It is “To avoid the worst”, in the words of Prime Minister Alexander De Croo, that the Belgian government adopted, Friday, October 16, new measures to stem the Covid-19 epidemic. They will come into force on Monday, but experts have invited the population to anticipate them this weekend, in order to limit the spread of the virus.
Going back on decisions adopted barely nine days ago, and especially on easing measures taken at the end of August, the government decreed the closure of cafes and restaurants for a month and the establishment of a curfew from midnight to 5 a.m. The sale of alcohol will be prohibited from 8 p.m., night shops will close at 10 p.m. and take-out sales in restaurants will have to cease at the same time.
Telecommuting is supposed to become the norm again wherever possible. One close contact – or “Cuddly contact”, according to the formula of the Minister of Health, Frank Vandenbroucke – per month, with a person outside the family environment, will now be authorized, for four so far. The Belgians can, moreover, receive only four people in their home, always the same, respecting the barrier gestures. Gatherings in public spaces will also be limited to four people, sporting events limited to 200 people.
The markets will remain open, but Christmas markets are already banned. The opening rules for the cultural sector are provisionally maintained but could be revised with the renegotiation of the current protocols.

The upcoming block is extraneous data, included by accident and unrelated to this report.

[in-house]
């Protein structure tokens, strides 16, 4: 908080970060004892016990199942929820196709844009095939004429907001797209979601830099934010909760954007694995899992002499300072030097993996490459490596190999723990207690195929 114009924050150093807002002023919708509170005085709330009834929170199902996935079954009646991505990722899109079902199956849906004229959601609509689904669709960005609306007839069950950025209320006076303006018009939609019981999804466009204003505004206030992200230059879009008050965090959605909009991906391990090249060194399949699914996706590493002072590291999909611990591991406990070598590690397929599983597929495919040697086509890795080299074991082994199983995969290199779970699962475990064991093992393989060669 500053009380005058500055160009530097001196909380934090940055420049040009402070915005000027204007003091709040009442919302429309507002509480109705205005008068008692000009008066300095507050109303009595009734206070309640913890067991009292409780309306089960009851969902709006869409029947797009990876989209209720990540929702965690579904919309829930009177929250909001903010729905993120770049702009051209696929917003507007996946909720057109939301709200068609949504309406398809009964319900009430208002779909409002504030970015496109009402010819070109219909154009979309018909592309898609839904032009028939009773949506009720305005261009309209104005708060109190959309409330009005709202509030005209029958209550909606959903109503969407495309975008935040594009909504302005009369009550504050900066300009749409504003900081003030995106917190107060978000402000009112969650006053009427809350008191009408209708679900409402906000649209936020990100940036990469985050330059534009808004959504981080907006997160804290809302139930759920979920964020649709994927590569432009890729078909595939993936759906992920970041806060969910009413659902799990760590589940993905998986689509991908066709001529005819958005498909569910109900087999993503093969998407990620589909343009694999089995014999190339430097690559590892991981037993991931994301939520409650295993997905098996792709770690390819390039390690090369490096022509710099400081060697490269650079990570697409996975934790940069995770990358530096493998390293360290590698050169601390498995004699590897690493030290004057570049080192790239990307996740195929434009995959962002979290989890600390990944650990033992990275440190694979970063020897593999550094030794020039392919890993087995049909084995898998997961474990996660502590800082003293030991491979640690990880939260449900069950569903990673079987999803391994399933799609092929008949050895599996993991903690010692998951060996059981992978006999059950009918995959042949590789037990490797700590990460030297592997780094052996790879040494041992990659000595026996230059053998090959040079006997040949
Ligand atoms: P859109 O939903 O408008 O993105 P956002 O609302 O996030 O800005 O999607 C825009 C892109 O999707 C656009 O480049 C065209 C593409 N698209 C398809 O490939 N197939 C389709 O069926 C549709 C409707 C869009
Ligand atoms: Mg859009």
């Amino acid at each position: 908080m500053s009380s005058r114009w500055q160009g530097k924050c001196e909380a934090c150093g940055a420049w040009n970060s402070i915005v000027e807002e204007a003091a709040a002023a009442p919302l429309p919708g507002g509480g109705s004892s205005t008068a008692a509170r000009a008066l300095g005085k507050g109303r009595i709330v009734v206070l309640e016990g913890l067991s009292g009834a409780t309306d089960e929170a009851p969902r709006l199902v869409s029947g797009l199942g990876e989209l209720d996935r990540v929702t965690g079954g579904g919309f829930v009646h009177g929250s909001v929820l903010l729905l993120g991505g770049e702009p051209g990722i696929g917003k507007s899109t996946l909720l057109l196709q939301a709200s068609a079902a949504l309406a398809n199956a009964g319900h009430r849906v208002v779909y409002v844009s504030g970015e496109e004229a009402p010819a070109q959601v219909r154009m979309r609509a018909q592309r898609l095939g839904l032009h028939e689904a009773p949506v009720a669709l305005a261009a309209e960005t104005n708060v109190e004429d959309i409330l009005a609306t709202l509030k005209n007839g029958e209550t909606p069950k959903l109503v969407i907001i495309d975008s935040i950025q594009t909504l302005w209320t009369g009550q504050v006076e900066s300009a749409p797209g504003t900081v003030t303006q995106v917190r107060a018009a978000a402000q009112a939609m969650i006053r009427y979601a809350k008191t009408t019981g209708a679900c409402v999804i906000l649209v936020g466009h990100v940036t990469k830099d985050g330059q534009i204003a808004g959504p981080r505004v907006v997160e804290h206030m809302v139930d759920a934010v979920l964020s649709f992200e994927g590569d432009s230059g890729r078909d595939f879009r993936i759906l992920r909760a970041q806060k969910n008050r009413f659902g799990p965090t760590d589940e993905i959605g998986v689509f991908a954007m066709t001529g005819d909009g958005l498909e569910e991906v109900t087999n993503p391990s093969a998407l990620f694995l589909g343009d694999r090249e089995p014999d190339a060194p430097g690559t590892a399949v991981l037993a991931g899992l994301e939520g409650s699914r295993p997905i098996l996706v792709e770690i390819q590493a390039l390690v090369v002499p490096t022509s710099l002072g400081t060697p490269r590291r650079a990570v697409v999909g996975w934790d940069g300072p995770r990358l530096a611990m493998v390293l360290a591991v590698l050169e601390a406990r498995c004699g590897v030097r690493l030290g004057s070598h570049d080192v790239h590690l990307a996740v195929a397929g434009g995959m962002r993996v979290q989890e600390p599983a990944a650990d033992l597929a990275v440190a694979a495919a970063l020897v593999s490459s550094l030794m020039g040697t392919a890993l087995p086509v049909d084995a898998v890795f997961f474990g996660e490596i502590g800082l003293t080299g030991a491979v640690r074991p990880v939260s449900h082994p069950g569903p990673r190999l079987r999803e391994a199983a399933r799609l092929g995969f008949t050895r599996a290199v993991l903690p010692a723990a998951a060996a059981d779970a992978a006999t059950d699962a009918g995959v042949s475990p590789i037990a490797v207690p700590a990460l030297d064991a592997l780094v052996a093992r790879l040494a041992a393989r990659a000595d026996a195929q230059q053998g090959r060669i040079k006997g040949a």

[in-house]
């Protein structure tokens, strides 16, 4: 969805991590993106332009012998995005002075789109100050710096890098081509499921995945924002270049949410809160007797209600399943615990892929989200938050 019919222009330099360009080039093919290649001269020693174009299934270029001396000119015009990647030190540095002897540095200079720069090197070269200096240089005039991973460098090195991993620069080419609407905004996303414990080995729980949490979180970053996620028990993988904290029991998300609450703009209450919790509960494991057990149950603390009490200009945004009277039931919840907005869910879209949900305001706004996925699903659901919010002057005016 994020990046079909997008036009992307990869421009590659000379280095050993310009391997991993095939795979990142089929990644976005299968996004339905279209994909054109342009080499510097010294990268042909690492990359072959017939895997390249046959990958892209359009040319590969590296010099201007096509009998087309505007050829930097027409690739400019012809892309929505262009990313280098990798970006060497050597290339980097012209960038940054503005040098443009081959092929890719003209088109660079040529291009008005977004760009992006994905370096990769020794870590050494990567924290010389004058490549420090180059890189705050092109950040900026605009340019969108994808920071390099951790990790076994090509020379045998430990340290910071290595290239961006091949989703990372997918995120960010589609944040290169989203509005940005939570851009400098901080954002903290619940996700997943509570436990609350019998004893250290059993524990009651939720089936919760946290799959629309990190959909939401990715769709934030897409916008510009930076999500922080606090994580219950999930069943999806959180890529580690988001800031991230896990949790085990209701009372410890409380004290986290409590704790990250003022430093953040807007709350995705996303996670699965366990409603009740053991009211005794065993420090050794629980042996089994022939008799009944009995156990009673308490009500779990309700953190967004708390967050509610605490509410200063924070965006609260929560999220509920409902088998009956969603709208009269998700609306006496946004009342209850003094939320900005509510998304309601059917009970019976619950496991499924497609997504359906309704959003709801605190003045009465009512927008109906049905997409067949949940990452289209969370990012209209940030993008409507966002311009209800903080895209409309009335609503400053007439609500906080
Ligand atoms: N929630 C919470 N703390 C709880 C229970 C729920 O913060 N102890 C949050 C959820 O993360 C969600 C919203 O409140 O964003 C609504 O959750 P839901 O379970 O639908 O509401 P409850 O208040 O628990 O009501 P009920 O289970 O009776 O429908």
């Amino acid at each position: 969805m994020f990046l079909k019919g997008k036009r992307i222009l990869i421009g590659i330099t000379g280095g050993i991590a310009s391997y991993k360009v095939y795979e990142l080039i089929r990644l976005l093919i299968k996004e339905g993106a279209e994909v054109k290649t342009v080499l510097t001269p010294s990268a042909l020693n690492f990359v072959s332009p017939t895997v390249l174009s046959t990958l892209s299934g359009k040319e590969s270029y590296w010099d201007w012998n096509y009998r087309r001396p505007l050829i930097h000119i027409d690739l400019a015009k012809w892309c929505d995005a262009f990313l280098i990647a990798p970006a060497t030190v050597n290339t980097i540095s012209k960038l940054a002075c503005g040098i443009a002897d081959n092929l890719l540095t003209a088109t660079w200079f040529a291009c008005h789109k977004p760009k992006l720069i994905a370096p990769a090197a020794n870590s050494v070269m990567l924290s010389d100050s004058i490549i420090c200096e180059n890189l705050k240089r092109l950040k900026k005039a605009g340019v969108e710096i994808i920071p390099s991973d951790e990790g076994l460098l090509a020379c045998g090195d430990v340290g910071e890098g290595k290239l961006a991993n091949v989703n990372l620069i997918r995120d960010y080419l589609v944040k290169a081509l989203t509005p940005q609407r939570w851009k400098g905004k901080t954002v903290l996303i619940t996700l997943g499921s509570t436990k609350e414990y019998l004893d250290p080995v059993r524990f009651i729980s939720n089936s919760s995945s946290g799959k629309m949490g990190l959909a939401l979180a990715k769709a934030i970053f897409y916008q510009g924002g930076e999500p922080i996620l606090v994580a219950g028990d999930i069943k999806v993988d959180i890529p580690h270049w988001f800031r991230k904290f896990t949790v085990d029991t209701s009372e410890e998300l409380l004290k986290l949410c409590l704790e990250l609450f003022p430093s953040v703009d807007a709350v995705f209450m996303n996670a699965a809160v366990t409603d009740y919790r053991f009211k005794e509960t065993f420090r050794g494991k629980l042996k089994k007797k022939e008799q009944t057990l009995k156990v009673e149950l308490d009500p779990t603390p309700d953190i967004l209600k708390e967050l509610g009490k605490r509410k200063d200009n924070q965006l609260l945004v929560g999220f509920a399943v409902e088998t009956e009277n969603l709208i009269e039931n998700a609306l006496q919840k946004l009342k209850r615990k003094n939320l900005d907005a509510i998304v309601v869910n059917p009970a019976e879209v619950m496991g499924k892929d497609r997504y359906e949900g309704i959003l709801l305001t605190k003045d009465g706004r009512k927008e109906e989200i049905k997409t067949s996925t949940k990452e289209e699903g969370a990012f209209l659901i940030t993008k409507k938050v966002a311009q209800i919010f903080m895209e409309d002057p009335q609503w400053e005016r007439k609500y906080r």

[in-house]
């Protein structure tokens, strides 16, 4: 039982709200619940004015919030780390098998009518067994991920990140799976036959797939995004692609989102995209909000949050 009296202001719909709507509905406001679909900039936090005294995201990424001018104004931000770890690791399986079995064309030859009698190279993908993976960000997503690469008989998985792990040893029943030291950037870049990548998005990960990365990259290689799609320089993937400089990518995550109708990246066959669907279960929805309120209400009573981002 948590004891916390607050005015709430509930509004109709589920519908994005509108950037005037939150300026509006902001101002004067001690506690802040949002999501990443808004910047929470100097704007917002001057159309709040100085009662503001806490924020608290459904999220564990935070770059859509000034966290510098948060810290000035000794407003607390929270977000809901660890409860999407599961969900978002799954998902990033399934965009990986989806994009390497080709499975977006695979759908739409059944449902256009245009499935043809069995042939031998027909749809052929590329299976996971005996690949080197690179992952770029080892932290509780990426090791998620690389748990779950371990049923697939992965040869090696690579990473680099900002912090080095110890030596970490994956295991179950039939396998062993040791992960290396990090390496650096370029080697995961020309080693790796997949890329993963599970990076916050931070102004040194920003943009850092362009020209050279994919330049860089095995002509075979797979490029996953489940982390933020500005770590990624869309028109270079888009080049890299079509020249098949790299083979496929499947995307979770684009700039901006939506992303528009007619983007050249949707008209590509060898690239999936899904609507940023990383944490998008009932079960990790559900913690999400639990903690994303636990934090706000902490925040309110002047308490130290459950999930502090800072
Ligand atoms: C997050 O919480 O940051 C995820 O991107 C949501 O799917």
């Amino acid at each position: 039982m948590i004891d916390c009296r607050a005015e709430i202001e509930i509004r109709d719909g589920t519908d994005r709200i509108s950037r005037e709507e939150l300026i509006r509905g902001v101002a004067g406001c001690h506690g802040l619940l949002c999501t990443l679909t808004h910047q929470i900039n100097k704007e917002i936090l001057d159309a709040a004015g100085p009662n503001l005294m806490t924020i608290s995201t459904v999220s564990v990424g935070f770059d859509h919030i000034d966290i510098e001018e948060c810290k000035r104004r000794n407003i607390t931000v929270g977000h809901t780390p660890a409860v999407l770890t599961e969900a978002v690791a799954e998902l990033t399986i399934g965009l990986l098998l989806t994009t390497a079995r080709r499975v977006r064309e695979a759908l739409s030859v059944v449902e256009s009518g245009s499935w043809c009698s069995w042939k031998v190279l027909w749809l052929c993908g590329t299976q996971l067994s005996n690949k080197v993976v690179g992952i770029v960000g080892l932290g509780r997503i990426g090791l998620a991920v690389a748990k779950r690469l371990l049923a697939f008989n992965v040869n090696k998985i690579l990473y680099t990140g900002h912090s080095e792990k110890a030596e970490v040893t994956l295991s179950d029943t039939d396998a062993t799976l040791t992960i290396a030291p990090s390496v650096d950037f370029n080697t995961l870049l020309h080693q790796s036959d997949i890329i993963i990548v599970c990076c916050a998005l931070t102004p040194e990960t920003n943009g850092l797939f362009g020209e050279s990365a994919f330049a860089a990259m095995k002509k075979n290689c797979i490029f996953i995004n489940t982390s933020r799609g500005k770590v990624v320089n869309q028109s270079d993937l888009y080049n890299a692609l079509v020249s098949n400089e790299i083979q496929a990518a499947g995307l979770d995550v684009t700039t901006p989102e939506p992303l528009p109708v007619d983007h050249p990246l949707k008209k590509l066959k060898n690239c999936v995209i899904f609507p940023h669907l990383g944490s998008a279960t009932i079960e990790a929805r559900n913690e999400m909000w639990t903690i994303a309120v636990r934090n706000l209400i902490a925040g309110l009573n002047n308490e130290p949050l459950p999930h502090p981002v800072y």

General reconfinement envisaged
The epidemic is clearly experiencing a second wave, concede health authorities, and the situation is even judged ” out of control “ in Brussels, according to an official who spoke Friday morning on RTBF. The kingdom records, in any case, 90 deaths per 100,000 inhabitants, which places it in the third world rank of the nations most affected by the new coronavirus. The situation in some hospitals, notably in Liège, has reached a critical point and it seems overall more alarming than in March-April.
“It will continue, we will live difficult days”, warned Mr. De Croo, while the Minister of Health evoked a situation “Quite terrible”. Before announcing their plan, negotiated – quite bitterly, it seems – with the regional powers, the federal authorities seemed not to rule out a generalized reconfinement. This could intervene if the situation continues to deteriorate: the effect of the latest measures adopted will be assessed in two weeks.
The government wants, for now, not to further penalize the country’s economy and to keep schools open. The situation in these however seems delicate with many contaminations of students and teachers. University education will, for its part, revert to distance learning, or even a complete ban on attendance in amphitheatres, as is already the case in Ghent.
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